Do you have an indoor kitten that seems a little bored? Or perhaps an older overweight cat who desperately needs some exercise?
Although cats are great at keeping themselves occupied, even independent animals can benefit from structured playtime. Have you ever considered games for cats that you can join in on? You should!
Here a some ideas to get you started:
The Fishing Rod
You can either make or purchase these toys that include a feather or bird-like bobble hanging from a pole. Walk (or run) around your home, encouraging your cat to chase and swat the toy. Try leading your kitten up a cat tree, or onto his favorite perch, and back down again.
This is a particularly good idea for an overweight or obese cat: Make their food into a game that requires “hunting.” Simply put a little kibble (or small, cut up cooked meat) into a store-bought puzzle feeder. These often look like fake Easter eggs with different size squares and circles cut into them. As your cat bats and paws at the feeder, the kibble falls through the holes.
Box of Toys
Like the puzzle feeder, the box of toys requires your cat to work to get his or her toys out of a box. Take a shoe box (or, you know, one of the dozen of Amazon Prime boxes you have lying around) and cut different-sized holes into it (making sure that the toys will come out with some jostling about). Load it up with a few fake mice and tape it back up. Let Whiskers bat it around until she gets out all her toys or gets bored.
Catch the Light
One of my personal favorites! Invest in a laser pointer or small flashlight and use it to lure your hunter all over the house. Cats go crazy for this game, and it’ll keep them occupied (and a little frustrated) for quite a while. Some people suggest ending this game by tossing your cat a real toy he can actually capture so he doesn’t feel robbed.
The Catnip Toy
Most cats love catnip: it’s in the name! Stuff some into your kitty’s favorite toys and watch your cat go wild.
Toy on a String (floor version)
Tie one of your cat’s favorite toys to a long piece of string. Hide behind the couch and tug at the string, making the toy move. Your cat will try and pounce. Keep moving around the house for as long as your cat is interested.
Toy on String (door version)
Same idea, but hide behind the door and hang the string over to the other side. Pull the toy up and drop it down, as your cat tries to capture their prey.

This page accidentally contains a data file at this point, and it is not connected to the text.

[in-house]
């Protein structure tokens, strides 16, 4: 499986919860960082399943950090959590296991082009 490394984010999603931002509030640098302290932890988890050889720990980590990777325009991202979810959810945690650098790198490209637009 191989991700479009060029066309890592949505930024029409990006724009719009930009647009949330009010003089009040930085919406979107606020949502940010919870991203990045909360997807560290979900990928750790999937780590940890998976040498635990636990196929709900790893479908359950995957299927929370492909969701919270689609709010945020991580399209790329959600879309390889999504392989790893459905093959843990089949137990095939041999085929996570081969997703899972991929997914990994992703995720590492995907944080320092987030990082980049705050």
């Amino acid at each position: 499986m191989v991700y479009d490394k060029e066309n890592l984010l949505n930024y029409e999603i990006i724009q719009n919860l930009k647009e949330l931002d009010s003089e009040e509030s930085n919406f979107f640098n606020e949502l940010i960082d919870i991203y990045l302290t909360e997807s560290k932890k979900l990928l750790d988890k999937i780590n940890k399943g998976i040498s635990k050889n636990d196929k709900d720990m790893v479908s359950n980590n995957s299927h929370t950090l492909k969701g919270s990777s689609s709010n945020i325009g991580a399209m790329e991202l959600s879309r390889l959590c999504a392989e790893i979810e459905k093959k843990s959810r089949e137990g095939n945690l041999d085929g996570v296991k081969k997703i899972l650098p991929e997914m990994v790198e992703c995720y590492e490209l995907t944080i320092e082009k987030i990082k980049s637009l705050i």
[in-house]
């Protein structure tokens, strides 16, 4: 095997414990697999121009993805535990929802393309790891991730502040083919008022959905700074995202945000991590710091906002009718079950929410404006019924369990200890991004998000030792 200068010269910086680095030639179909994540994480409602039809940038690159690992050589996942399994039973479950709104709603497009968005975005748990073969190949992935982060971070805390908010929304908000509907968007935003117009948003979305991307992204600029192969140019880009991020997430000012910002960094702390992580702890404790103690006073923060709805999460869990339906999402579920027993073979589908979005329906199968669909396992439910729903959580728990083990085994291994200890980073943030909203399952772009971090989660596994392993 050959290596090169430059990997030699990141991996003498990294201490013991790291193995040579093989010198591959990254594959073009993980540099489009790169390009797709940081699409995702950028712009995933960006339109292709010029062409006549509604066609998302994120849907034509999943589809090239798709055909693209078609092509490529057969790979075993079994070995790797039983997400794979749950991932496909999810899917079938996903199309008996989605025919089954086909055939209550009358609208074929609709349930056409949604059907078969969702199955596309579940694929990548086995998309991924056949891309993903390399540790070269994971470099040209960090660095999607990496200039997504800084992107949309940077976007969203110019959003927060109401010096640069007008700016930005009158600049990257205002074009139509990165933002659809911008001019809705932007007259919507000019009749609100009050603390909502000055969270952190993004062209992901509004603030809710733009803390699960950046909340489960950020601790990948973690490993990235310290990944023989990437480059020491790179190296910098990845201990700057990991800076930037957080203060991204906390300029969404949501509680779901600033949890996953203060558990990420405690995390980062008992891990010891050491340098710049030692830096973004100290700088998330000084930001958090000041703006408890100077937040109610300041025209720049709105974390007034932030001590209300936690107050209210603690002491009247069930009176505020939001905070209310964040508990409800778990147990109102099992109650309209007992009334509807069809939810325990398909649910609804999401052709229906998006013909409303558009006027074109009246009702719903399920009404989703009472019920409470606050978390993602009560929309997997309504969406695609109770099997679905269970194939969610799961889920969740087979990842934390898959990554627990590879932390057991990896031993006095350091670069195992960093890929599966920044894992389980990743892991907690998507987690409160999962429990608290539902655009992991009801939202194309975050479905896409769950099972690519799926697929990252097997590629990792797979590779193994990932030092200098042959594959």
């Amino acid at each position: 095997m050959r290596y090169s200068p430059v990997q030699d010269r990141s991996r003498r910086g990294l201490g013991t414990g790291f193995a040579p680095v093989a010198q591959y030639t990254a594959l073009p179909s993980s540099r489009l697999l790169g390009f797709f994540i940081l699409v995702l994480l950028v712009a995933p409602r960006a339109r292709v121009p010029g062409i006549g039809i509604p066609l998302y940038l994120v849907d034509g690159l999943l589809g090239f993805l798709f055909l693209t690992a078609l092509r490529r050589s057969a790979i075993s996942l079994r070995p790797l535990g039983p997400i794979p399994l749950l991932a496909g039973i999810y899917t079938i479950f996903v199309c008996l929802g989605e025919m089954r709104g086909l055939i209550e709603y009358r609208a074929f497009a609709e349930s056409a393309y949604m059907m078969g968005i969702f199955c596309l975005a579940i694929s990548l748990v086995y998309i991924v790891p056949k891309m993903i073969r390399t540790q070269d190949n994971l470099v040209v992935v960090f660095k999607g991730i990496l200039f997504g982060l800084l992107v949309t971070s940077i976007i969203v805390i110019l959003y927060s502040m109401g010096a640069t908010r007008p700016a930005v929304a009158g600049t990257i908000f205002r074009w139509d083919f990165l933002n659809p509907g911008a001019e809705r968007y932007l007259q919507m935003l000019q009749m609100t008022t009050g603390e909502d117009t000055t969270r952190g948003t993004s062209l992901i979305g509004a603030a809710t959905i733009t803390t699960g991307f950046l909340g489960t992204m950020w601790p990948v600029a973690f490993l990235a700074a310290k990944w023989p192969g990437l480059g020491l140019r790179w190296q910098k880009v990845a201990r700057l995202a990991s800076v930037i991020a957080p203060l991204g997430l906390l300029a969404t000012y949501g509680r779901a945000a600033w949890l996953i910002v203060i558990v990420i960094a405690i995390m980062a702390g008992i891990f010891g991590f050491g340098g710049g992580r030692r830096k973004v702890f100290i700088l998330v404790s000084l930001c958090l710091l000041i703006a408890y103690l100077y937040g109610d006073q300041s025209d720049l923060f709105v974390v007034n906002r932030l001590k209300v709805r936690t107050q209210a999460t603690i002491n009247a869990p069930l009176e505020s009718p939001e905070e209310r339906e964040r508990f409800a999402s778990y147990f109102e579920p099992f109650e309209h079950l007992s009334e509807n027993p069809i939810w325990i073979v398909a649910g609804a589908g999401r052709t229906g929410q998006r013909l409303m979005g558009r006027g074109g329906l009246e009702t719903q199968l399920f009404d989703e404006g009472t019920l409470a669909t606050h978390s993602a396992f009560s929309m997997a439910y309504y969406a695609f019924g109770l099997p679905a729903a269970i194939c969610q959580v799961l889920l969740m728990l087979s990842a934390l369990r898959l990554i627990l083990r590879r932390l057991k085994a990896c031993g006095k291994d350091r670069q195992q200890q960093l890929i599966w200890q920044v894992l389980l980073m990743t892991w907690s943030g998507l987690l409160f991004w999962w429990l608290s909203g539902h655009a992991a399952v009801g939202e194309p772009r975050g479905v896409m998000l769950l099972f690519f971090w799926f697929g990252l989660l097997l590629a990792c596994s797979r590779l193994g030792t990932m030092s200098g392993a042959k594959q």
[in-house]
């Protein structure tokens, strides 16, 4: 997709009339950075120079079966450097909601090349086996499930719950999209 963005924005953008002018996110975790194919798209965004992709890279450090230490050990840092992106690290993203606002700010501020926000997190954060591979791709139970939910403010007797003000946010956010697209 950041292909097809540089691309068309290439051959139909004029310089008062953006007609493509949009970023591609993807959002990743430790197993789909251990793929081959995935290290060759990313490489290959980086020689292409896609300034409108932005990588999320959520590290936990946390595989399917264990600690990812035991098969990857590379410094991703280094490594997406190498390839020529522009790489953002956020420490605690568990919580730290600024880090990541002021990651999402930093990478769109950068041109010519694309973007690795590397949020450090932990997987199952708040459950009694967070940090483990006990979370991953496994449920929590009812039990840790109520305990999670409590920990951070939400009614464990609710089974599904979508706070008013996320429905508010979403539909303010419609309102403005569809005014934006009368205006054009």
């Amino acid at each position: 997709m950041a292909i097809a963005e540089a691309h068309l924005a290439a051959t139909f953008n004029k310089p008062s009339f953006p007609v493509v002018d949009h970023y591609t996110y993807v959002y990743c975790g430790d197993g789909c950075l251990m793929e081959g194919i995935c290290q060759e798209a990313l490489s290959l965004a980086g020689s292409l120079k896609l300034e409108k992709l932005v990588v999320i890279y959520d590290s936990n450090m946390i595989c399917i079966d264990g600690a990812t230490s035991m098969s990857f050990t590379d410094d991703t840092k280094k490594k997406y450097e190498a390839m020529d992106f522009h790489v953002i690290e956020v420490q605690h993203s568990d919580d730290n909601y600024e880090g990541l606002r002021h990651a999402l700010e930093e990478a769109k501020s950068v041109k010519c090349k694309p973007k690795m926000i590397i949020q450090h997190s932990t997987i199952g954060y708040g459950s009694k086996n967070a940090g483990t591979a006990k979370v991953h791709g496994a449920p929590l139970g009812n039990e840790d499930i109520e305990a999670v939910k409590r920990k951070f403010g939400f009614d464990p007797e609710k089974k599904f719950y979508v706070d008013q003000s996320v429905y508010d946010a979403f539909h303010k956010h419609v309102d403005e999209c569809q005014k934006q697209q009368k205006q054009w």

Toss the Toys
This is basically “fetch”, except I wouldn’t expect your cat to bring the toy back. Simply toss a mouse or fuzzy ball around and watch your cat dart after it. He’ll probably bat it around some and then leave it be, so this is also exercise for you: Get up and grab the toy and toss it to your cat again.
This isn’t strictly a game, but cats love to hide in bags. After your next trip to the grocery store, take the brown paper bags you bring home and leave them in cozy places around the house to hide in.
Something’s Under the Blanket
Hide your hand (or one of those toys on a string) under a blanket, and move it suddenly. Cats are natural-born hunters, and the mystery prey is just too enticing: Your cat will pounce!
Roll the Yarn
It’s cliché, of course, but a ball of yarn is every cat’s dream. You could just place the yarn in front of your cat and let her have at it, or hold the end of the yarn ball and toss the rest in her direction. Let her catch it, and then try to unroll it all (monitor her, though, so she doesn’t strangle herself!).
Wait, what? These exist? Yep. Welcome to the 21st century! You can download game apps designed specifically for cats. Often they are online versions of the games above, like a red dot that darts across the screen, or fish in a pond that your cat has to “catch” with his paw. Curious? Check out Games For Cats or just visit the app store. Worried about your cat’s claws damaging your screen? Invest in a screen protector that you can remove and replace if it gets beat up.
Now that you have some new tricks up your sleeve, there’s nothing standing between you and playtime with your cat. Have fun!